Regulatory T cells resist virus infection-induced apoptosis.

Journal of virology

PubMedID: 25473049

Che JW, Kraft AR, Selin LK, Welsh RM. Regulatory T cells resist virus infection-induced apoptosis. J Virol. 2014;.
Regulatory T (Treg) cells are important in the maintenance of self-tolerance, and the depletion of Treg cells correlates with autoimmune development. It has been shown that IFNaƟ responses induced early in the infection of mice can drive memory (CD44hi) CD8 and CD4 T cells into apoptosis, and we questioned here whether the apoptosis of CD44-expressing Treg cells might be involved in the infection-associated autoimmune development. Instead, we found that Treg cells were much more resistant to apoptosis than CD44hi CD8 and CD4 T cells at day 2-3 after lymphocytic choriomeningitis virus infection, when type I IFN levels are high. The infection caused a down-regulation of the IL-7 receptor, needed for survival of conventional T cells, while increasing on Treg cell the expression of high affinity IL-2 receptor, needed for STAT5-dependent survival of Treg cells. The stably maintained Treg cells early during infection may explain the relatively low incidence of autoimmune manifestations among infected patients.IMPORTANCE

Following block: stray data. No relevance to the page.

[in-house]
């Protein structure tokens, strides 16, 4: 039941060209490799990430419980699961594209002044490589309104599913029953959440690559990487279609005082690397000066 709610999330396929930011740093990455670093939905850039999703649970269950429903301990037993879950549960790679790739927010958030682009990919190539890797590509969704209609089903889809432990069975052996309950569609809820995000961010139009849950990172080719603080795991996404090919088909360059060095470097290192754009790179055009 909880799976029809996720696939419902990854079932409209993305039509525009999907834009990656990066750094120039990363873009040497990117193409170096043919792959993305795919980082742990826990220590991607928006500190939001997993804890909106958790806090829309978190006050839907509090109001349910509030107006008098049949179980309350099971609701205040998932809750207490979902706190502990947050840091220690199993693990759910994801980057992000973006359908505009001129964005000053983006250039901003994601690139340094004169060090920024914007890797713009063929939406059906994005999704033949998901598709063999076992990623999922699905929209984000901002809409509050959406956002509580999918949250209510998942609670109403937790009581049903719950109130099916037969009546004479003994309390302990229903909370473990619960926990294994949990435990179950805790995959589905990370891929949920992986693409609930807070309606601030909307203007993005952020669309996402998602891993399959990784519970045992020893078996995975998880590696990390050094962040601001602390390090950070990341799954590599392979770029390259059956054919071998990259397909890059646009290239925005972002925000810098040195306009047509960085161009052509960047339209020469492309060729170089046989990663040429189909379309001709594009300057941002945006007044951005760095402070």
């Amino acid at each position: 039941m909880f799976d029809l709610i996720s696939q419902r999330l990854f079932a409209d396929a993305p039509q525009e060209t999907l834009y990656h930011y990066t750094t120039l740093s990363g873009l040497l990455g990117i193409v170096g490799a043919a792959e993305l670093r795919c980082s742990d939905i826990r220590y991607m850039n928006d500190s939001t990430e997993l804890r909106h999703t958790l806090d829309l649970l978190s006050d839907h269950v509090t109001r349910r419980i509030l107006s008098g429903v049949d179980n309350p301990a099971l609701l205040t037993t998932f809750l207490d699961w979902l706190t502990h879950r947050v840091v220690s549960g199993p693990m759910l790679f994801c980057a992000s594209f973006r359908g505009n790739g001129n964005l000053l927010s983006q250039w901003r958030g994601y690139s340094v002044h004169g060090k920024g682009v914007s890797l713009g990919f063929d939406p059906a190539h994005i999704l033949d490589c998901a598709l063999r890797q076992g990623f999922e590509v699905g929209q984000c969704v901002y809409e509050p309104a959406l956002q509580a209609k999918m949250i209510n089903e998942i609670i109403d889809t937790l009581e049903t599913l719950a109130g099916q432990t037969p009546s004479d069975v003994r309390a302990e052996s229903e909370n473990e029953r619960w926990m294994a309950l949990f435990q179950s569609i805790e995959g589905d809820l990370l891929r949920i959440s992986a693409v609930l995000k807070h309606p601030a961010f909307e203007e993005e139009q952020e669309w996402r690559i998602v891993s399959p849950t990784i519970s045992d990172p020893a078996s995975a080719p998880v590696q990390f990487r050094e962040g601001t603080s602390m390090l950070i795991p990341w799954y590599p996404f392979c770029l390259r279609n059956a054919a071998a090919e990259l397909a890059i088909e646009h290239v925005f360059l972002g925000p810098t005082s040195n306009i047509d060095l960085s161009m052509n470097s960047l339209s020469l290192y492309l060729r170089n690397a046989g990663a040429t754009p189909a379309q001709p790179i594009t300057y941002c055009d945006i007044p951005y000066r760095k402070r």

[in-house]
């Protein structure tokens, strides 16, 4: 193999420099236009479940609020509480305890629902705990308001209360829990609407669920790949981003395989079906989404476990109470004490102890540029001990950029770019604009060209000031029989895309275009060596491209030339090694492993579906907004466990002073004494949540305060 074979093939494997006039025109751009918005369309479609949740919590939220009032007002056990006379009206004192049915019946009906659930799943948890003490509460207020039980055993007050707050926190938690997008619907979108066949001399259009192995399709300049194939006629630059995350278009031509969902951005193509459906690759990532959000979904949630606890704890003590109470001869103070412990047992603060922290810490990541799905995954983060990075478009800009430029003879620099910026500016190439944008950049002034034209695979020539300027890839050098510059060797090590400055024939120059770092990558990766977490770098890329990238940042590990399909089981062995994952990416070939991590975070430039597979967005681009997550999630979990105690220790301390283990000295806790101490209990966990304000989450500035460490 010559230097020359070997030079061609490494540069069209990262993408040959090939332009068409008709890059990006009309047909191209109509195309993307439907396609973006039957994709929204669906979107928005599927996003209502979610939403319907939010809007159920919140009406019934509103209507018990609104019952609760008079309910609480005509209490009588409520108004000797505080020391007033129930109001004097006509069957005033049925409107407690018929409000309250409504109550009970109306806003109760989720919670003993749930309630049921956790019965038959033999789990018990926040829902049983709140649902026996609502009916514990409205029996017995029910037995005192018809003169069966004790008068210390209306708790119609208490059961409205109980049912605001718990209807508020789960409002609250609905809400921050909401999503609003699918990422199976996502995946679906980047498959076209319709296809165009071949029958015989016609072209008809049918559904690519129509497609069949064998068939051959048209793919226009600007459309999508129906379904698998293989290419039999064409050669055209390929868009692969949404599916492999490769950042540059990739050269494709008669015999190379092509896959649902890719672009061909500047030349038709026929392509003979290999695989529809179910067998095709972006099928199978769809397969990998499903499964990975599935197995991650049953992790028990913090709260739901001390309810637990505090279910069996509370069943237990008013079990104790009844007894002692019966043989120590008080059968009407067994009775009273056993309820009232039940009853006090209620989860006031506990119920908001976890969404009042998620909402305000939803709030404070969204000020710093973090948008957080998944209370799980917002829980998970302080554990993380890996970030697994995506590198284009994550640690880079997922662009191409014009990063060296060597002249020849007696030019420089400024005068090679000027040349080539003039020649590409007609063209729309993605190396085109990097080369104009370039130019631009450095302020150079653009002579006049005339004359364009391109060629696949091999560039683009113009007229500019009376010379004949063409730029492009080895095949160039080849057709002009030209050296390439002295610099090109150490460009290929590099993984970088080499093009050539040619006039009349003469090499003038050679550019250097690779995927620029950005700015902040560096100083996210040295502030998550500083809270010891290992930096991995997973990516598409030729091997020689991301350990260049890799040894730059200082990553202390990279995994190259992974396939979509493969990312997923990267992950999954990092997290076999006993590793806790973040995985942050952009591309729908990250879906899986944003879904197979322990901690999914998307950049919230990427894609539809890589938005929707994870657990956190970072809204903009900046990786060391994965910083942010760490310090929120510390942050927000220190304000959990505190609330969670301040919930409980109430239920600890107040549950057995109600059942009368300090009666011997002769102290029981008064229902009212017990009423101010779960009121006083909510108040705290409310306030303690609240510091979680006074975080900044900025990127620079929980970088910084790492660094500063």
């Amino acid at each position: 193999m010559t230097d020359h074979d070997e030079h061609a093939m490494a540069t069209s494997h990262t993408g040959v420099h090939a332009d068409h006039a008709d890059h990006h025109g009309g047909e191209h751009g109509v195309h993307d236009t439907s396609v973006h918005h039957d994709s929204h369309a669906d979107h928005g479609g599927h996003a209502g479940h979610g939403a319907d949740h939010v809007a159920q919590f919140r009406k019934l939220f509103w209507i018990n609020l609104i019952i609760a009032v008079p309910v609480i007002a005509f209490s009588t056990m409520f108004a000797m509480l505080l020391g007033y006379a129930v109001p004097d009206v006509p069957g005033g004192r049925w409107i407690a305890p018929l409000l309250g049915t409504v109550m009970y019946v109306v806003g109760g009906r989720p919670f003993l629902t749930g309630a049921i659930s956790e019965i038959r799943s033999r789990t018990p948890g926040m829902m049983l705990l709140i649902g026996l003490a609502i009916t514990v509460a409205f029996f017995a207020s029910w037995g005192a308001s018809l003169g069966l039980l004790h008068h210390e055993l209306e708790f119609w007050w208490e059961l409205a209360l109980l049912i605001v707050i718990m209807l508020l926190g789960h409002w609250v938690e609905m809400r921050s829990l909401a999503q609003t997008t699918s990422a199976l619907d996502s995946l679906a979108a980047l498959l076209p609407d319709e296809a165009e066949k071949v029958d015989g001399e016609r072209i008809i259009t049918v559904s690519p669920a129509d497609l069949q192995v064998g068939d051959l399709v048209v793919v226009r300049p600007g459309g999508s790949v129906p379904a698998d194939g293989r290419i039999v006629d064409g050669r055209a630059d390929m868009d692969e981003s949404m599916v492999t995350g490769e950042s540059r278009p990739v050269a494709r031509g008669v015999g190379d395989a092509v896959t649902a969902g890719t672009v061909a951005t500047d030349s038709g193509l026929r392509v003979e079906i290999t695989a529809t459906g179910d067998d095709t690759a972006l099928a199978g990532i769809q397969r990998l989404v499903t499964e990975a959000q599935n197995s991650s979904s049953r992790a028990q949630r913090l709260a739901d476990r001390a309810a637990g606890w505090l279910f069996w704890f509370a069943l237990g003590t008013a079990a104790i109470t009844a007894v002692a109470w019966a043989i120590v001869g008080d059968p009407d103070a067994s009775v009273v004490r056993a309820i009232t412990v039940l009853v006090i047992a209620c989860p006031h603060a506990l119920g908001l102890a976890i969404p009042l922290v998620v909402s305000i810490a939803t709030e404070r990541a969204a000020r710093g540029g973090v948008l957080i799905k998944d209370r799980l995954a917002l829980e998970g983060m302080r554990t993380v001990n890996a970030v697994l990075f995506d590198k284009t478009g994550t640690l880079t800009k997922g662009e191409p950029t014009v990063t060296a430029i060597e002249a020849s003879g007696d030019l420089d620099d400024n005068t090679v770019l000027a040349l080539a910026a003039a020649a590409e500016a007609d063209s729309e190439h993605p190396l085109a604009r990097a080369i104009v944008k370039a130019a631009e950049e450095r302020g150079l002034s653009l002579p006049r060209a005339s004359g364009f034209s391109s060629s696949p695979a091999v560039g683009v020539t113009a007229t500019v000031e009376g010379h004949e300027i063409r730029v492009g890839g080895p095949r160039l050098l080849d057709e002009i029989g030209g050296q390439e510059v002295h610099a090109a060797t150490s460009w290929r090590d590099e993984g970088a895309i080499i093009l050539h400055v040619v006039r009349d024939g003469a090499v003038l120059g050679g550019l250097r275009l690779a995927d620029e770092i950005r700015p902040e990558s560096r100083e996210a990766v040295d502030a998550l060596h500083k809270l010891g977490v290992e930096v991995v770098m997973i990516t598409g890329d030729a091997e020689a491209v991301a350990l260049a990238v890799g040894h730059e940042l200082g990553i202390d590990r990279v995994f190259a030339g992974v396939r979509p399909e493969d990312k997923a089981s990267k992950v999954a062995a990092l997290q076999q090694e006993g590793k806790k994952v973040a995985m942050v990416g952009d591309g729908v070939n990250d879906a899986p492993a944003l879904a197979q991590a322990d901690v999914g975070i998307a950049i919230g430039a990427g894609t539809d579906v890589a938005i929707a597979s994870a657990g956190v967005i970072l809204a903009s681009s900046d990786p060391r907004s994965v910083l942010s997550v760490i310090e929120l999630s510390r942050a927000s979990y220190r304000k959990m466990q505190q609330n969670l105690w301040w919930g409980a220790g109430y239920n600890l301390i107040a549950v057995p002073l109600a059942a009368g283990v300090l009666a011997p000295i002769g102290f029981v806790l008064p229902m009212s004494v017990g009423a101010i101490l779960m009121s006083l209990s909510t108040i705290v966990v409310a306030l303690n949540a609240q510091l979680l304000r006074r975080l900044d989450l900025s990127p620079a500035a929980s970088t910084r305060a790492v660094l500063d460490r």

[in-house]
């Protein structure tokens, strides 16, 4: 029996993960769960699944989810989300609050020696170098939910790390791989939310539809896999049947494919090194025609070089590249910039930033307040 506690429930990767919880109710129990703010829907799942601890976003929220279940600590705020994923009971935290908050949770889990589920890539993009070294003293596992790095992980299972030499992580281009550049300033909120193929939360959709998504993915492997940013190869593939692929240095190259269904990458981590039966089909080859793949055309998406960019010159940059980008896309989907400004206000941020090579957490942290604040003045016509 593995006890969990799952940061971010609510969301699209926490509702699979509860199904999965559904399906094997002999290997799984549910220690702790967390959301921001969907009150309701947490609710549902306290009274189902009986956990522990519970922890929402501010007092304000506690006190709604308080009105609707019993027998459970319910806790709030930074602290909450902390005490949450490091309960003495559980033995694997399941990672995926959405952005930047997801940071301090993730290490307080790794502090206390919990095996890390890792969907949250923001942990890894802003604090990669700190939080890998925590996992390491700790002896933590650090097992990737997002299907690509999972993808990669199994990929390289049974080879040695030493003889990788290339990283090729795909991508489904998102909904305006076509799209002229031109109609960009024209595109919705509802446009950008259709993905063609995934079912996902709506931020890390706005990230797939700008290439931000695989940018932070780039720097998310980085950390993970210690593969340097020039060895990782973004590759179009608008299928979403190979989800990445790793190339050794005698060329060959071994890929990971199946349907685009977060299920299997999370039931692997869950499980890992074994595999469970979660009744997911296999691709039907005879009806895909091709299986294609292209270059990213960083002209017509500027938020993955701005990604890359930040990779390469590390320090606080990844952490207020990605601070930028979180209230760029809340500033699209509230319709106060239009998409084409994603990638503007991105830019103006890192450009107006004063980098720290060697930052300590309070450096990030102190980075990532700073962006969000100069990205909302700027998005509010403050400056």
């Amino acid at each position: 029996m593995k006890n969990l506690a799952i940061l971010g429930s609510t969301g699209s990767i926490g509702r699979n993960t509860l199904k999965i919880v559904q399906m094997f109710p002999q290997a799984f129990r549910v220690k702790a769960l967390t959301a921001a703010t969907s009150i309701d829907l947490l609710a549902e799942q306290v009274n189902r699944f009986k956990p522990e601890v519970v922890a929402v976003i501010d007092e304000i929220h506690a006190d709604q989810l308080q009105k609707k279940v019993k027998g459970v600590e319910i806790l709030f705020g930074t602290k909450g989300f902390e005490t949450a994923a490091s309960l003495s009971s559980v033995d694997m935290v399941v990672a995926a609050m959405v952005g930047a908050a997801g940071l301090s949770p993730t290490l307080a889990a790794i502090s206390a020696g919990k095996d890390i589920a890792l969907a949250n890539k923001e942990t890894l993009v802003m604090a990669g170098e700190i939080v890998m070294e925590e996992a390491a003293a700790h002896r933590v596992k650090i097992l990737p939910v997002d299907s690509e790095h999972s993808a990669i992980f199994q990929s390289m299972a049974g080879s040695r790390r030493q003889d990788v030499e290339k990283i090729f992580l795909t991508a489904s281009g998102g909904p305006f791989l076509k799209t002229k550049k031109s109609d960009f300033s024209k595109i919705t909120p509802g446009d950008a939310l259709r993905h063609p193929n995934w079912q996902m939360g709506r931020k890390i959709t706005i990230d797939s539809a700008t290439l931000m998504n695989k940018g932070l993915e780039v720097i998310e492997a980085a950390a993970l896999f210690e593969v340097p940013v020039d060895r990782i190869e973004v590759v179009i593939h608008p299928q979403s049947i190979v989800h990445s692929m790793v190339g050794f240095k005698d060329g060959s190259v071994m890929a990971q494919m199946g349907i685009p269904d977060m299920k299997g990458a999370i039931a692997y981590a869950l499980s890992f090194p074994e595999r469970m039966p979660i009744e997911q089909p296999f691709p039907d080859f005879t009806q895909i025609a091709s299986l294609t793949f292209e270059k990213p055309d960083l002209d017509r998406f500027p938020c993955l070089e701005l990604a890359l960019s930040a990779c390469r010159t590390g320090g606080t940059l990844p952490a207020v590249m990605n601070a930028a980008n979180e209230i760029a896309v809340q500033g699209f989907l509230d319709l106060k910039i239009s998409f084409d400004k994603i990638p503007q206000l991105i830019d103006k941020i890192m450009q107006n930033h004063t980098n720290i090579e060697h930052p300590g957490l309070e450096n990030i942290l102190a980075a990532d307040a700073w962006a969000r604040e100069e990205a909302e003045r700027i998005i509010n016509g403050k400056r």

Autoimmune diseases are controlled in part by regulatory T cells (Treg) and are thought to sometimes be initiated by viral infections. We tested the hypothesis that Treg may die off at early stages of infection, when virus-induced factors kill other lymphocyte types. Instead we found that Treg resisted this cell death, perhaps reducing the tendency of viral infections to cause immune dysfunction and induce autoimmunity.